Germans are divided on the government's decision to ban genetically modified corn over environmental concerns. If nature was a business what would it say?
GM opponents fear the effects modified crops may have on other plants and animals
German Agriculture Minister Isle Aigner announced a ban on the cultivation of US biotech giant Monsanto's genetically modified corn strain MON 810 on Tuesday after considering a number of studies. Monsanto's seed was due to be planted on 3,600 hectares (9,000 acres) of German farm land this year, predominantly in the east of the country. The MON 810 strain is the only genetically modified crop approved in the European Union.
Some German media commentators say the agriculture minister's environmental concerns were well founded, but others have questioned her motives.
"As long as there are any doubts, Germany should follow the example of other EU countries and prevent the cultivation of GM corn - or at least impose a moratorium," writes the Sueddeutsche Zeitung from Munich. "But that would have to happen quickly, before new seeds are planted. The decision will always be controversial, but it would be embarrassing if the governing coalition avoided acting until after the next election."
"A minister has no choice; one has to make a decision that is both politically acceptable and realistic," says the
Frankfurter Allgemeine Zeitung. "Agriculture Minister Aigner has made her decision on the GM corn issue and has banned its cultivation with immediate effect and on a continuing basis. Her reasons may be numerous. One of them is fears based on observations that Mon 810 is more damaging to the environment than its advocates suggest. The fact that only water fleas and butterflies have so far been harmed does not refute warnings of unforeseeable consequences. Who knows how many humans will soon have to endure the same fate as those small creatures?"
"Aigner has to decide now if she wants to ban MON 810 from German fields," writes the Berliner Zeitung. "The damage that genetically modified crops can cause to the animal and plant worlds - from mutation to reduced biodiversity - is not foreseeable. If nature were a business like Monsanto, with press spokespeople and bags of money for good lawyers, then it would have won the genetic modification case long ago, and it wouldn't be governments who were worried about claims for compensation, but rather seed producers. Aigner should turn herself into a lawyer for nature and ban GM corn in Germany - even if within her [Bavarian] CSU party there is more consideration of election tactics than there is ecological conviction."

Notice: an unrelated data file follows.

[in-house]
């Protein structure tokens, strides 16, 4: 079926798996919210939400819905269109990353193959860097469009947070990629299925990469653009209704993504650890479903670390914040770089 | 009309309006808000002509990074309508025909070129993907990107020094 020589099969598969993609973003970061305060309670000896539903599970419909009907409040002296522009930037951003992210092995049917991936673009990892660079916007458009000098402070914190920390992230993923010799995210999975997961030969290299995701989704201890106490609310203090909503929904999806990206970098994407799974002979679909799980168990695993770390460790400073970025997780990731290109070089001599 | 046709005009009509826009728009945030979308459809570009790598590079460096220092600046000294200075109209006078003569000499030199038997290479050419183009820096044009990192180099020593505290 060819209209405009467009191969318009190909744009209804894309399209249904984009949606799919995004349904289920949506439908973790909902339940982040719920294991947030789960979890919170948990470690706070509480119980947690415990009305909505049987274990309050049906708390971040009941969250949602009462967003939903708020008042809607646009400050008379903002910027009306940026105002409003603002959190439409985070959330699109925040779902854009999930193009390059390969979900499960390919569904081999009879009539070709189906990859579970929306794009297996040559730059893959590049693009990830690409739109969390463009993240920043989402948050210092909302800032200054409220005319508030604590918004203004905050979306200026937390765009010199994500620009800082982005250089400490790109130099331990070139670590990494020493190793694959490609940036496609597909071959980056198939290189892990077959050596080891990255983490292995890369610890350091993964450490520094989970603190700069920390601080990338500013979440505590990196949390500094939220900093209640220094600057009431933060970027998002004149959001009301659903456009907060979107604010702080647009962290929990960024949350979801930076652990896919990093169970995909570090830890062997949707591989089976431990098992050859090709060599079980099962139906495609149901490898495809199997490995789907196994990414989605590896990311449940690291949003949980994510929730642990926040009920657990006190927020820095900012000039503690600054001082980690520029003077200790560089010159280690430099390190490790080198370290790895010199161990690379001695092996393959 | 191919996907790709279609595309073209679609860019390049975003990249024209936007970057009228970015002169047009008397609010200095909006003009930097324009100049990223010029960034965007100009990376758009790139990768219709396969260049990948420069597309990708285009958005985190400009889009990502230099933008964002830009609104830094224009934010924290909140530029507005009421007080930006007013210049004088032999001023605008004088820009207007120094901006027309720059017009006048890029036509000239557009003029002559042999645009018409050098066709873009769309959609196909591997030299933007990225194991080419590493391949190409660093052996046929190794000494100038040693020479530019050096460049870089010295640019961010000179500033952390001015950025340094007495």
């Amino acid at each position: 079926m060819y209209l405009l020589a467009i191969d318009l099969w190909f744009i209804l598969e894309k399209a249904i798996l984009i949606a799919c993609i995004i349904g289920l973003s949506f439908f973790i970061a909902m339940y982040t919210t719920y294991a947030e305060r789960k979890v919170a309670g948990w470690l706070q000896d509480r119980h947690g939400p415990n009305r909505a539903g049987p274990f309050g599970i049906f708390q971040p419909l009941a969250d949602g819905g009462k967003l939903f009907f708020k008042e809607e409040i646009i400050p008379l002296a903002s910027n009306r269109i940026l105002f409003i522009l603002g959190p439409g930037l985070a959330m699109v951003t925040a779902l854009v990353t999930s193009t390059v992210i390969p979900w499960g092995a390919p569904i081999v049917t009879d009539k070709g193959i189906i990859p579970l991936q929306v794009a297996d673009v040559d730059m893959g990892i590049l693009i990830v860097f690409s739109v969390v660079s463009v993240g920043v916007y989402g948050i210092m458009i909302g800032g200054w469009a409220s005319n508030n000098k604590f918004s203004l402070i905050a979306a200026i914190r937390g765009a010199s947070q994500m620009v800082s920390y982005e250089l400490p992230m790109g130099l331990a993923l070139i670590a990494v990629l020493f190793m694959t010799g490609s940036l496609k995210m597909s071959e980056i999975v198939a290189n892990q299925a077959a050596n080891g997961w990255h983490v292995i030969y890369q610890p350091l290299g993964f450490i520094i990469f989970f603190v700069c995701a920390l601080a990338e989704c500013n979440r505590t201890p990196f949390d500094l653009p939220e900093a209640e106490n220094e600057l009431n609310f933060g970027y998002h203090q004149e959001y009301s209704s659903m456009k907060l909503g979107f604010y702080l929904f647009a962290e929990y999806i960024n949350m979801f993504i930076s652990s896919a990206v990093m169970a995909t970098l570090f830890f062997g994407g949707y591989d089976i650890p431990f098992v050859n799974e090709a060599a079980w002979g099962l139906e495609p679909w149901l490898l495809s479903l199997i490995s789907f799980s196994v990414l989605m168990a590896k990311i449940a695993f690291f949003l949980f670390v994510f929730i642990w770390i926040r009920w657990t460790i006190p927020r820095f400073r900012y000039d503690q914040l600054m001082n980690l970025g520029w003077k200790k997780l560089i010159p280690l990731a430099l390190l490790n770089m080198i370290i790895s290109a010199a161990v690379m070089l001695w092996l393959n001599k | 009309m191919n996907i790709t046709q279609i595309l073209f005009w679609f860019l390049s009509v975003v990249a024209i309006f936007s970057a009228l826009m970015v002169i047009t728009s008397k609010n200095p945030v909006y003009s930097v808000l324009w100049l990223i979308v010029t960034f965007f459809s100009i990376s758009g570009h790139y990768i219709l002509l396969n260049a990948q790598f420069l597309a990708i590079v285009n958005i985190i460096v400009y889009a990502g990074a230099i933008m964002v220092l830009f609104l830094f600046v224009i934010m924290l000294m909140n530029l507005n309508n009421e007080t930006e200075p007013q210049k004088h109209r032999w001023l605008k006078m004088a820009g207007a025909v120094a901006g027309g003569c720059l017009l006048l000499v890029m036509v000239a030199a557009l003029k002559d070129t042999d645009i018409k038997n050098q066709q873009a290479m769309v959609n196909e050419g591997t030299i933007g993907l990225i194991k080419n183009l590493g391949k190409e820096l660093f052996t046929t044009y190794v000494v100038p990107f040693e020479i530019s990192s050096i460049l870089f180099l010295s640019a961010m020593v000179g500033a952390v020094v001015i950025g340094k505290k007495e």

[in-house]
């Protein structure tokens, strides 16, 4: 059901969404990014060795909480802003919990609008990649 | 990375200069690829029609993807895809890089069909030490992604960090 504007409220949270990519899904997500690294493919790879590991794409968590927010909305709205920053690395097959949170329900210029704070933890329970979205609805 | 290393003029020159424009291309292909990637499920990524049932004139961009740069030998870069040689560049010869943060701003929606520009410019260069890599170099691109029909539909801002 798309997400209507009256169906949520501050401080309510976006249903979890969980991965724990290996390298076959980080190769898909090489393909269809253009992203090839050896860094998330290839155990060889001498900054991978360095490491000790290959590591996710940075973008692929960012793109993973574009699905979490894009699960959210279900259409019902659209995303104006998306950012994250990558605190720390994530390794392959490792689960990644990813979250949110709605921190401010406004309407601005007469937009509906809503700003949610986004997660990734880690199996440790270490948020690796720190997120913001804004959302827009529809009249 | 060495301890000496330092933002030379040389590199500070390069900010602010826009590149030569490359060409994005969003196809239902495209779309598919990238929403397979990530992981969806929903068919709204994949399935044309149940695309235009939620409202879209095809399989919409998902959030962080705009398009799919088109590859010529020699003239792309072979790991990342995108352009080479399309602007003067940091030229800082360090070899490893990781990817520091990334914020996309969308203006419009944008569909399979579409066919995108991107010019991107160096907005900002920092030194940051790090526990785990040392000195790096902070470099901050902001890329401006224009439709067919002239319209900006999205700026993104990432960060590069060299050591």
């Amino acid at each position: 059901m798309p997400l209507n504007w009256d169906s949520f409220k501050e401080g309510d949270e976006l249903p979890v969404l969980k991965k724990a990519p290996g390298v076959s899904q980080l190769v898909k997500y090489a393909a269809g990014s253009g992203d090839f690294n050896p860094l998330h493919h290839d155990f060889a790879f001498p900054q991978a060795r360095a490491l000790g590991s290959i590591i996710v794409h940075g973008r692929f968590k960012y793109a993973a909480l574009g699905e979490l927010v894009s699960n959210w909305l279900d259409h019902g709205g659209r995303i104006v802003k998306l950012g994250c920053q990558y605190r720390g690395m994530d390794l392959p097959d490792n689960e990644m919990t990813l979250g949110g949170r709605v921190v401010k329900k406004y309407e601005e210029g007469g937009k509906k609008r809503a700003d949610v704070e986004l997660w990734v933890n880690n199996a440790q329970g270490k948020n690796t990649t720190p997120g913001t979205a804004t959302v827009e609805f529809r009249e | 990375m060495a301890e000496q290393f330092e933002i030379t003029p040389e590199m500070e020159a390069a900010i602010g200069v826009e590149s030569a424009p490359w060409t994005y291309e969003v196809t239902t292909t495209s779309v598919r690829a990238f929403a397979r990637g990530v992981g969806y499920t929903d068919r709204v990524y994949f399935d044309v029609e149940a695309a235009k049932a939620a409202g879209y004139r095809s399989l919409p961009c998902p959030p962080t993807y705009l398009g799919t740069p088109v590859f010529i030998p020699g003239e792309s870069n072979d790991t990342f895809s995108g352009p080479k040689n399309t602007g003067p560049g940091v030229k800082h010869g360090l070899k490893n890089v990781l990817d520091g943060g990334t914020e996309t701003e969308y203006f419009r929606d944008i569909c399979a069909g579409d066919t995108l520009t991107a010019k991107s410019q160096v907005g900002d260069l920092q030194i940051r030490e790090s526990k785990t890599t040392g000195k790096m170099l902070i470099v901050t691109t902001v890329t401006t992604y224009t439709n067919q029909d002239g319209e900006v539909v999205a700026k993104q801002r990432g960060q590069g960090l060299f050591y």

"The first thoroughly Bavarian political reason [for Aigner's decision]: The farmers in Bavaria oppose genetically modified corn, and so does the CSU," comments the Financial Times Deutschland. "If Aigner had allowed the cultivation of GM corn, it probably would have cost her votes at the European parliamentary elections in June, and probably in the German federal election too. The CSU's popularity among voters is not so great that she could have allowed GM corn. The second reason is more substantial: There is a deep mistrust of genetic modification. Germans are prepared to accept every artificial flavor, every preservative or any other dubious ingredient in food - but when it's a question of genetic modification, they want nothing to do with it."
"Fear has won again - or to be more precise, the CSU's fear in the lead up to the European elections," writes Die Welt. "For years a green-conservative splinter group, the Ecological Democratic Party, has been the fear-monger in villages in Bavaria, spreading rumors and false allegations about genetic engineering. Because nobody took a stand against them, an active movement has developed, based on unsettled farmers and city eco-esoterics, who have made the CSU scared. … Queasy feelings are dictating politics."